Nearly 100 Communities in Ontario Acquire TVO Transmission Towers

Ottawa (March 20, 2013) Close to 100 Ontario communities have acquired transmission towers formerly used by TVOntario. The towers can be used by the communities to re-establish free over-the-air television services that their residents would otherwise have to obtain via cable or satellite, including TVO and the CBC; as well as highspeed wireless Interenet, community TV or radio, or cell phone service.

APTN, the CBC and TVO decided to stop over-the-air broadcasting in small cities and rural areas during the transition to digital TV, which wrapped up in 2012. The Canadian Association for Community Television Users and Stations (CACTUS) was concerned about the loss of free TV signals in small communities and saw an opportunity for them to use the equipment broadcasters didn’t want anymore.

"Transmission towers are gold in rural areas and we didn’t want to see them end up in dumpsters," said Catherine Edwards, CACTUS’ spokesperson. "There are still large regions of the country on dial-up Internet and without cell phone service because there are no financial incentives for commercial providers to build their networks to these areas. Even where commercial services are available, rural Canadians may be less able to afford them."

Several CACTUS members offer their communities low-cost rebroadcasting services. For example, the town of Valemount, BC, rebroadcasts six television channels and 3 radio channels for about $40 per household per year, less than 1/10th the cost of basic satellite. One is a community TV channel, airing exclusively home-grown content.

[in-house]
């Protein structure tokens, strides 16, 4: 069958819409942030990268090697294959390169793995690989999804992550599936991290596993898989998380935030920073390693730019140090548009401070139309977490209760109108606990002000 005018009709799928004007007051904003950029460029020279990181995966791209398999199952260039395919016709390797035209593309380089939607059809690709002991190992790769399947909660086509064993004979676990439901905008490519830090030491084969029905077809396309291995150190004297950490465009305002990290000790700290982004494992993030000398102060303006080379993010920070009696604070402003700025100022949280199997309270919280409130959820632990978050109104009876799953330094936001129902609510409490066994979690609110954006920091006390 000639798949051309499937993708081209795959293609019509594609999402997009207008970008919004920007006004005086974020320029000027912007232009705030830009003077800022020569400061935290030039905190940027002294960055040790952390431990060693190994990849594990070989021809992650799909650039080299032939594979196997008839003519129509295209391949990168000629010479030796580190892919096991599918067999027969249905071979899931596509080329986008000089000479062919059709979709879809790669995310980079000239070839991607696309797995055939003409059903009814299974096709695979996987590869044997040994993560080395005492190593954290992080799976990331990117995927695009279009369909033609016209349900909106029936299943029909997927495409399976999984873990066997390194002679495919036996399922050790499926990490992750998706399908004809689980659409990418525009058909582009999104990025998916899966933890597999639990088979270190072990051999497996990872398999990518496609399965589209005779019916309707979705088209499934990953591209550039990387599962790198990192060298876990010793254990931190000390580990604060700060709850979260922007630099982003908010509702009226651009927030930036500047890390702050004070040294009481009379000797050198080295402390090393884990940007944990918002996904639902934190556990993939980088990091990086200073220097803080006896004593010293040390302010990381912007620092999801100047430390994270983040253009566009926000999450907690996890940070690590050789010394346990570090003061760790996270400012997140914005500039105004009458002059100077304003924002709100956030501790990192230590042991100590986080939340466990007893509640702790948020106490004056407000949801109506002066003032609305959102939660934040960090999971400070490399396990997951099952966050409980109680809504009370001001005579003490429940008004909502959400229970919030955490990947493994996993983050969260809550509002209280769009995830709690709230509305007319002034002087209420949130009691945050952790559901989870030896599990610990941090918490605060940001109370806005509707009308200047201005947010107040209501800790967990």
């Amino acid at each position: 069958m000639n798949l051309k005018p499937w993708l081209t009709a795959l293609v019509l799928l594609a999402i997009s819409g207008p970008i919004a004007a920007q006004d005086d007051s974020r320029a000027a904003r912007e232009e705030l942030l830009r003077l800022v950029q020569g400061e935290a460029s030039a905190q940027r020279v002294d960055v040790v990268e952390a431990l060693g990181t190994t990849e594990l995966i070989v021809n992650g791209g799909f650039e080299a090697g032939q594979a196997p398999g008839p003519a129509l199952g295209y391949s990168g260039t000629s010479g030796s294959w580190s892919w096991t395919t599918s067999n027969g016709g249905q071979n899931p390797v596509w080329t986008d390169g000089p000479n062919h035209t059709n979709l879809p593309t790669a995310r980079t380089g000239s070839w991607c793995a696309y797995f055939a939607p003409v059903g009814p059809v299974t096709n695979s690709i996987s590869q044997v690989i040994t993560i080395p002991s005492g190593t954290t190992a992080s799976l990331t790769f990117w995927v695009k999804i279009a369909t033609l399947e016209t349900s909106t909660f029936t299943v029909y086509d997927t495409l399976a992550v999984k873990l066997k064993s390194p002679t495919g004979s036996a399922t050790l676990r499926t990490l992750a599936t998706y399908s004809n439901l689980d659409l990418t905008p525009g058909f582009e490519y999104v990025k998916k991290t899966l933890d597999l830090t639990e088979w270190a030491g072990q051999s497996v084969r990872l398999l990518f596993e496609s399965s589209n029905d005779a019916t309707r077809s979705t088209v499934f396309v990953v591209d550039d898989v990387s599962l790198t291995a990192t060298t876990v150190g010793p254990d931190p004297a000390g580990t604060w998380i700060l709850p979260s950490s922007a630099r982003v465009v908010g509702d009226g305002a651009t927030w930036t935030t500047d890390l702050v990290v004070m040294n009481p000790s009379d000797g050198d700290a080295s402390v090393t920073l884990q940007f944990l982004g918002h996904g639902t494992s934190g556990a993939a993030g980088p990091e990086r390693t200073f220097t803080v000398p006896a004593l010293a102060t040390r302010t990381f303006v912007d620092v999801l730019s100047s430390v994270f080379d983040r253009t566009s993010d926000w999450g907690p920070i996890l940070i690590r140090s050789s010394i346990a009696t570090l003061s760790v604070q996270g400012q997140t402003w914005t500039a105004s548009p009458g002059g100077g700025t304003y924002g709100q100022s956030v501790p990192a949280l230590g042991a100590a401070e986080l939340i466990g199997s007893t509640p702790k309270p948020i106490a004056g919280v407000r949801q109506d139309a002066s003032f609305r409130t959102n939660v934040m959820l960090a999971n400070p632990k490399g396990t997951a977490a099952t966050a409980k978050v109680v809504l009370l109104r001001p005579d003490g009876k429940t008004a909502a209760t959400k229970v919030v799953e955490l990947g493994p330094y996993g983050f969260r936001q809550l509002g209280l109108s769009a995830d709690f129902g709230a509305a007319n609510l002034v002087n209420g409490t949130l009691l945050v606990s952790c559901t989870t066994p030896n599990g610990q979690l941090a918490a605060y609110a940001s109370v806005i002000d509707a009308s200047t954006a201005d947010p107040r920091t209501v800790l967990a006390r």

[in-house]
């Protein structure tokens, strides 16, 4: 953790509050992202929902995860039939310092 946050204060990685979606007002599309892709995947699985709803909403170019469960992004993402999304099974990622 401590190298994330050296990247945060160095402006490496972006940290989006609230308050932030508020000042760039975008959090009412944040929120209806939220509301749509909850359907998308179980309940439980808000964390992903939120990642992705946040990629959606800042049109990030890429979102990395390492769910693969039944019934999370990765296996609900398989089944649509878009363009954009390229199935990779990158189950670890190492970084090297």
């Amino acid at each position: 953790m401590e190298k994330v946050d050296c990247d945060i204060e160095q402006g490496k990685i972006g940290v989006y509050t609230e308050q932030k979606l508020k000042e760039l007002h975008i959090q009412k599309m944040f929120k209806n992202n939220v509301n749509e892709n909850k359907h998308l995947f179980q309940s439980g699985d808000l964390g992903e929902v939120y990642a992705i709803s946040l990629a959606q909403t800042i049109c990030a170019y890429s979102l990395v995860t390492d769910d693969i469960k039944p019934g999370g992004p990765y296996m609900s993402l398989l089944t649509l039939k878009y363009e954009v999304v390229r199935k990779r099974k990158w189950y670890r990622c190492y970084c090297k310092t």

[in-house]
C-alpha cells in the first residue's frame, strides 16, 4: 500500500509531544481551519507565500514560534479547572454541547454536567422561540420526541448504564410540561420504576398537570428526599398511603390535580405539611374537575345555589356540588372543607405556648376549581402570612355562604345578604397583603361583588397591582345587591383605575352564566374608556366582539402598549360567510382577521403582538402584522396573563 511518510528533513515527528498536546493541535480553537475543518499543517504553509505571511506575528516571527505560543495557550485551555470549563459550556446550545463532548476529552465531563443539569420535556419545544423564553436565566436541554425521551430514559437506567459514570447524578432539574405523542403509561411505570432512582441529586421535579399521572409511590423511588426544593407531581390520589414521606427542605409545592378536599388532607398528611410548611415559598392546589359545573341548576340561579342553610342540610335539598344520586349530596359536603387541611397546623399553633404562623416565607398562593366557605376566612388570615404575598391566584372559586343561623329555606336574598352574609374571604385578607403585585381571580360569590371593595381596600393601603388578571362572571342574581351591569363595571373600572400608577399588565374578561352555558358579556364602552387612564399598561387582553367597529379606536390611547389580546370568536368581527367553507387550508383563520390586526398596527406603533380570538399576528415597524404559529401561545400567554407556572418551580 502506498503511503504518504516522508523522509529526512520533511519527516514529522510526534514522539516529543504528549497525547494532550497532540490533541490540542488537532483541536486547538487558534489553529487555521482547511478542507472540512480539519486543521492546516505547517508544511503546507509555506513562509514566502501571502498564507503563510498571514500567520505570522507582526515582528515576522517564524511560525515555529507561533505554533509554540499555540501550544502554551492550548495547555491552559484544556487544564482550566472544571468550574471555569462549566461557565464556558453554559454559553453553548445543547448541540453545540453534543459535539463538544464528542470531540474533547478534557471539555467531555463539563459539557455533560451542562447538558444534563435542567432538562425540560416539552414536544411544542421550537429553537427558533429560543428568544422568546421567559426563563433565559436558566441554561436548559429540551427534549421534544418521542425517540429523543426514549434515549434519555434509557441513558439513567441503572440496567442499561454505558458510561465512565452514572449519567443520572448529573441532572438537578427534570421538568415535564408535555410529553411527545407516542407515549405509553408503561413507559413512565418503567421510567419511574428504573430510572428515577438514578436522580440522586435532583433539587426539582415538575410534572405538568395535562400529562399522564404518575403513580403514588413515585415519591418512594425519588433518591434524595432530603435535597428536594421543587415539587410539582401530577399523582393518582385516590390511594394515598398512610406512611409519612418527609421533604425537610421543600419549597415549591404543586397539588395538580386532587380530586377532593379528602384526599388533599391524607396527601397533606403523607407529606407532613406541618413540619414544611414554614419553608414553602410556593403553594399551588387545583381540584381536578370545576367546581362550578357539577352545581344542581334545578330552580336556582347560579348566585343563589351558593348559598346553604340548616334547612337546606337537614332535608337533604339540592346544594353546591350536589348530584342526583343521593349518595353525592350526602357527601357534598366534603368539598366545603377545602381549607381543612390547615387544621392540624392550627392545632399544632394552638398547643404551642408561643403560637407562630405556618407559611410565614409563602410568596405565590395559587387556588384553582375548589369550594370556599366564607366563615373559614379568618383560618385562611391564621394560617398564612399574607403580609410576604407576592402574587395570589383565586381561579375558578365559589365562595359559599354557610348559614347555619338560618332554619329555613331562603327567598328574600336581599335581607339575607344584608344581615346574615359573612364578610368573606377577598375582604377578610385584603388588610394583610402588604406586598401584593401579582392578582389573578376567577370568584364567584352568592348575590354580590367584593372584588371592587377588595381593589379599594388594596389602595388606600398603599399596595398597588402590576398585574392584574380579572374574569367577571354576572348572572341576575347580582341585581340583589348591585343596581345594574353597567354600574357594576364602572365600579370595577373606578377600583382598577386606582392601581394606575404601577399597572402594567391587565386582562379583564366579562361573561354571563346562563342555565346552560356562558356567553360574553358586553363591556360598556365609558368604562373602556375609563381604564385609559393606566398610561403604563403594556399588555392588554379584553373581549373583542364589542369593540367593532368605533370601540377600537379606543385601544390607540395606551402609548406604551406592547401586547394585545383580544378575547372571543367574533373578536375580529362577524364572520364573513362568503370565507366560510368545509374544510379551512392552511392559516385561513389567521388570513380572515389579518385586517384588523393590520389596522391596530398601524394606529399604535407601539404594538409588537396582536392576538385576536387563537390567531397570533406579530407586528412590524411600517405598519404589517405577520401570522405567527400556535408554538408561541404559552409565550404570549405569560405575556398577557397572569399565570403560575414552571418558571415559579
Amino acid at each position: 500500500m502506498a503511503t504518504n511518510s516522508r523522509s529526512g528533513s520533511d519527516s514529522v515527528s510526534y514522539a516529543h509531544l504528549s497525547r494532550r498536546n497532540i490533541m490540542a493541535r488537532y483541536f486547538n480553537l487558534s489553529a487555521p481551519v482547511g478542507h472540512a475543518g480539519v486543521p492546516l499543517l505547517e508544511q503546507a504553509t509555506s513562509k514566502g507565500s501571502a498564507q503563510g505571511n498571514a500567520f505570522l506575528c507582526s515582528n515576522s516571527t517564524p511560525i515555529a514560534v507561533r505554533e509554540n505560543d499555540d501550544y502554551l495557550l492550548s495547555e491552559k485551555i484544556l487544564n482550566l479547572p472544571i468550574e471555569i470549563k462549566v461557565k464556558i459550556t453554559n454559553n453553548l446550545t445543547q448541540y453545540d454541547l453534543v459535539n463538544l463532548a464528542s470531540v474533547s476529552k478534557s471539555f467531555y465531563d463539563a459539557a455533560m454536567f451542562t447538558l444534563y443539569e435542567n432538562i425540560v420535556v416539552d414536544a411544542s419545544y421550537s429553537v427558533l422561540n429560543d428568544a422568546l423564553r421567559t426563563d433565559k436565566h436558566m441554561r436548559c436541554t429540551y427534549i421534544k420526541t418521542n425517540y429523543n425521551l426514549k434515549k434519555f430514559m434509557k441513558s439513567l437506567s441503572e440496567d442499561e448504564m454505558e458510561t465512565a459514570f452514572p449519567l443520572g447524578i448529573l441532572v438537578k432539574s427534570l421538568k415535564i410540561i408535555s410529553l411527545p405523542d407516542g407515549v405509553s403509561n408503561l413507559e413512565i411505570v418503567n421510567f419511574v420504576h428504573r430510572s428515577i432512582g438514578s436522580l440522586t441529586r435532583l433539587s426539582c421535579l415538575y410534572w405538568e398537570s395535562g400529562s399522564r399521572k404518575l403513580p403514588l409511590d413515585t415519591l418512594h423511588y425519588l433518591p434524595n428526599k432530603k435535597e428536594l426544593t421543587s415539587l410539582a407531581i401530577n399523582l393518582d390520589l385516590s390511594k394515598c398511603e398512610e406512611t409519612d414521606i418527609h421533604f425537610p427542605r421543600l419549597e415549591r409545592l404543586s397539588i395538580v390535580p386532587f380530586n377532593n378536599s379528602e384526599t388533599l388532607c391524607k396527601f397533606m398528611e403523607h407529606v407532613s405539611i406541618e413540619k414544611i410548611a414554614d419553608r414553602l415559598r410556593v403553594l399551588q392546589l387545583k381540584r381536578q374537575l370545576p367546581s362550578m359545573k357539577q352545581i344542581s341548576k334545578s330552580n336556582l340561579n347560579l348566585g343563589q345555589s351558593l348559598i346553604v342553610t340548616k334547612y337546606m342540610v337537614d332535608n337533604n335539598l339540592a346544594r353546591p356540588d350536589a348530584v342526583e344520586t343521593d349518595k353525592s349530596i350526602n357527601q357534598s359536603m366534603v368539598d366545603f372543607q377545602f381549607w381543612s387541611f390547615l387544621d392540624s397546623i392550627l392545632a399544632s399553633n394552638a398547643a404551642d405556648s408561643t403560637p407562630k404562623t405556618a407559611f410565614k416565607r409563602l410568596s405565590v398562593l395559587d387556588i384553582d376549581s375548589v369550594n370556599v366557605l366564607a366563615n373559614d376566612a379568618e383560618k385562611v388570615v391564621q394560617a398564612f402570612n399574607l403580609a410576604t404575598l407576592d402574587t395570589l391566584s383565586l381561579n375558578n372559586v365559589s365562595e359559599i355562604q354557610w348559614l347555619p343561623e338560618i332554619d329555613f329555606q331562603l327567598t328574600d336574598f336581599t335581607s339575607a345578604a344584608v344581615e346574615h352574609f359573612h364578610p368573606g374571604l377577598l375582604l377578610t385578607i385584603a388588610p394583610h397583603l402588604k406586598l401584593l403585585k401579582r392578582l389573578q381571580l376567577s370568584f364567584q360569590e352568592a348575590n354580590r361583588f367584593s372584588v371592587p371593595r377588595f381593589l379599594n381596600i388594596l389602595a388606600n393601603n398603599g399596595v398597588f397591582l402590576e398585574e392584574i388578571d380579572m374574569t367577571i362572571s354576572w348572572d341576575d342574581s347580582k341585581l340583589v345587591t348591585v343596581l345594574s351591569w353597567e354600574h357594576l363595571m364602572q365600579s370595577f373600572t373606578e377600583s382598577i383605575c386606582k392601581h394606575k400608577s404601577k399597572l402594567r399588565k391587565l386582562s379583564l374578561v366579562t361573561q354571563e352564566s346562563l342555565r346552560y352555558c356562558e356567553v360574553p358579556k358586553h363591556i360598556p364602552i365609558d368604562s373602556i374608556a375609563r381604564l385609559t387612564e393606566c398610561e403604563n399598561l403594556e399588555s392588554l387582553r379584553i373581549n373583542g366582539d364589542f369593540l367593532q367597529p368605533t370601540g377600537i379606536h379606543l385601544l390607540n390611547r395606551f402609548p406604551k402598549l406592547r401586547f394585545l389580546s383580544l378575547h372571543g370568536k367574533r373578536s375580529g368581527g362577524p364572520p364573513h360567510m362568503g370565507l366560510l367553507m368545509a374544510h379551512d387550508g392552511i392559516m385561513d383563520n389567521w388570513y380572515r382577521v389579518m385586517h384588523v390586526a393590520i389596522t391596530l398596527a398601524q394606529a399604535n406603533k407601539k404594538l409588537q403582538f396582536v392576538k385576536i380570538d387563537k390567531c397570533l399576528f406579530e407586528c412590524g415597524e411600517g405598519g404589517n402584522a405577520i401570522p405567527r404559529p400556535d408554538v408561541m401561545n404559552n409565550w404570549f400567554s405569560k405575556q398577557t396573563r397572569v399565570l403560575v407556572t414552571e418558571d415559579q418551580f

Gord Peters, the Manager of the Valemount channel explained, "Digital transmitters are orders of magnitude cheaper for a small community like ours (we have about 500 households) to offer communications services over the air. Once upon a time, if you wanted to rebroadcast six television services, you needed to buy six analog transmitters to put on your tower. Now you can buy a single digital transmitter and multiplex 8 or 10 television services, or highspeed wireless Internet. The most expensive part was the tower. As a community, we’re reinvesting money that would otherwise flow out of our community to cable and satellite providers in home-grown content and jobs."

TVO wrote to approximately 200 communities in Ontario where the educational broadcaster planned to decommission towers in the spring of 2012 to offer the towers to communities rather than dismantle them. Almost half of the communities accepted. Edwards concluded, "We were delighted at TVO’s public-minded thinking. The pubcaster saw the potential of the towers to communities and acted."

Under a two-year grant from the Ontario Trillium Foundation, CACTUS will be able to work with the communities who got TVO towers to explore the opportunity.

Contact: Catherine Edwards (819) 772-2862